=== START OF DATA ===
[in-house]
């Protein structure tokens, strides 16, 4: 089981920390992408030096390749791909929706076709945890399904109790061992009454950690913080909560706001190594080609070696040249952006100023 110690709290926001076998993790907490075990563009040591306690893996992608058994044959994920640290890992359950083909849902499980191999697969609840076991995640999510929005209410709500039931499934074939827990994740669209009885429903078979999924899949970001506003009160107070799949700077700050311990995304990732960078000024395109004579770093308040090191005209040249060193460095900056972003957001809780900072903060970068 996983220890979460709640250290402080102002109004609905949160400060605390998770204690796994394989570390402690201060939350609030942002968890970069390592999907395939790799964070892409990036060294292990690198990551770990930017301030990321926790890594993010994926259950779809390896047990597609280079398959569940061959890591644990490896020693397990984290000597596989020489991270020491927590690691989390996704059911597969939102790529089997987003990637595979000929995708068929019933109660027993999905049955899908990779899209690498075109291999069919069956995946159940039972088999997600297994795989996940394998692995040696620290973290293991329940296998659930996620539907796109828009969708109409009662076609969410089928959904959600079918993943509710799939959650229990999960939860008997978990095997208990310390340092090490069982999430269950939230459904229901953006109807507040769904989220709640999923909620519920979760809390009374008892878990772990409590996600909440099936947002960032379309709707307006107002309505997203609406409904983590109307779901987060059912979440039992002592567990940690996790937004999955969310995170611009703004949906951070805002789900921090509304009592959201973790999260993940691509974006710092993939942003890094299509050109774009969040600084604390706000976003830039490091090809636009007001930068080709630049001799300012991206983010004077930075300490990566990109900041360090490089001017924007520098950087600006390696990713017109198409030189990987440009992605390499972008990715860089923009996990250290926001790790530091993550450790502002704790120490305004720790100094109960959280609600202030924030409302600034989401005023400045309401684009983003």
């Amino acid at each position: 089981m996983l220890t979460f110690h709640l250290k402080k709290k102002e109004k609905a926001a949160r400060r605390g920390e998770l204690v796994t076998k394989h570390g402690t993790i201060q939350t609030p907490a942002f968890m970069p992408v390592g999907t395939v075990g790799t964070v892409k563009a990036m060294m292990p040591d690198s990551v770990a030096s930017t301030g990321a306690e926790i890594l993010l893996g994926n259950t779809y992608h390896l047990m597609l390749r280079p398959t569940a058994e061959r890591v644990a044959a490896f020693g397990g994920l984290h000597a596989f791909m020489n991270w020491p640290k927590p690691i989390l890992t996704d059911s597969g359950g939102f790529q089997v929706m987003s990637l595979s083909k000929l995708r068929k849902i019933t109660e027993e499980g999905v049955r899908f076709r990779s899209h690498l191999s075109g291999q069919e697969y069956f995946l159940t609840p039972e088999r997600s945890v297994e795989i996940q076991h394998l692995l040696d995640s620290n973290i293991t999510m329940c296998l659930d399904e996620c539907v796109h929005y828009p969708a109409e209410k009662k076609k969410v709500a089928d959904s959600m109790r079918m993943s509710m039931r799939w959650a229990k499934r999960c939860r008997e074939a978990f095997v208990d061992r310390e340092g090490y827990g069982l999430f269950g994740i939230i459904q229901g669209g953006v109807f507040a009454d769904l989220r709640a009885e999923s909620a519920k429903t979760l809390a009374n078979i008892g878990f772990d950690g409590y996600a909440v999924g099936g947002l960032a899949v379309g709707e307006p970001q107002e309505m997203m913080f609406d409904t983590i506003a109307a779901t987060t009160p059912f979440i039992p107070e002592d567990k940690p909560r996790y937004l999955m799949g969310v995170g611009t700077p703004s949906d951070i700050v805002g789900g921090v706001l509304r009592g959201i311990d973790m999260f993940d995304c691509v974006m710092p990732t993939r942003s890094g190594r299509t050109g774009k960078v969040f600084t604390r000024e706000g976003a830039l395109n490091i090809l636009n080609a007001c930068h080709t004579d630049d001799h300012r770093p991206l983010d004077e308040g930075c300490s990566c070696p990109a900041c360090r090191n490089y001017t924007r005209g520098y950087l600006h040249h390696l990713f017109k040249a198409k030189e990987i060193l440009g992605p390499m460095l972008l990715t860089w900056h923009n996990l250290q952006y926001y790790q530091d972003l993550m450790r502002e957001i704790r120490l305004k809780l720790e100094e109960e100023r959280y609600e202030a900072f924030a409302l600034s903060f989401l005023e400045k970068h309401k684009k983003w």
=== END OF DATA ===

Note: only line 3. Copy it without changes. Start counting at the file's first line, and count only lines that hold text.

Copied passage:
């Amino acid at each position: 089981m996983l220890t979460f110690h709640l250290k402080k709290k102002e109004k609905a926001a949160r400060r605390g920390e998770l204690v796994t076998k394989h570390g402690t993790i201060q939350t609030p907490a942002f968890m970069p992408v390592g999907t395939v075990g790799t964070v892409k563009a990036m060294m292990p040591d690198s990551v770990a030096s930017t301030g990321a306690e926790i890594l993010l893996g994926n259950t779809y992608h390896l047990m597609l390749r280079p398959t569940a058994e061959r890591v644990a044959a490896f020693g397990g994920l984290h000597a596989f791909m020489n991270w020491p640290k927590p690691i989390l890992t996704d059911s597969g359950g939102f790529q089997v929706m987003s990637l595979s083909k000929l995708r068929k849902i019933t109660e027993e499980g999905v049955r899908f076709r990779s899209h690498l191999s075109g291999q069919e697969y069956f995946l159940t609840p039972e088999r997600s945890v297994e795989i996940q076991h394998l692995l040696d995640s620290n973290i293991t999510m329940c296998l659930d399904e996620c539907v796109h929005y828009p969708a109409e209410k009662k076609k969410v709500a089928d959904s959600m109790r079918m993943s509710m039931r799939w959650a229990k499934r999960c939860r008997e074939a978990f095997v208990d061992r310390e340092g090490y827990g069982l999430f269950g994740i939230i459904q229901g669209g953006v109807f507040a009454d769904l989220r709640a009885e999923s909620a519920k429903t979760l809390a009374n078979i008892g878990f772990d950690g409590y996600a909440v999924g099936g947002l960032a899949v379309g709707e307006p970001q107002e309505m997203m913080f609406d409904t983590i506003a109307a779901t987060t009160p059912f979440i039992p107070e002592d567990k940690p909560r996790y937004l999955m799949g969310v995170g611009t700077p703004s949906d951070i700050v805002g789900g921090v706001l509304r009592g959201i311990d973790m999260f993940d995304c691509v974006m710092p990732t993939r942003s890094g190594r299509t050109g774009k960078v969040f600084t604390r000024e706000g976003a830039l395109n490091i090809l636009n080609a007001c930068h080709t004579d630049d001799h300012r770093p991206l983010d004077e308040g930075c300490s990566c070696p990109a900041c360090r090191n490089y001017t924007r005209g520098y950087l600006h040249h390696l990713f017109k040249a198409k030189e990987i060193l440009g992605p390499m460095l972008l990715t860089w900056h923009n996990l250290q952006y926001y790790q530091d972003l993550m450790r502002e957001i704790r120490l305004k809780l720790e100094e109960e100023r959280y609600e202030a900072f924030a409302l600034s903060f989401l005023e400045k970068h309401k684009k983003w």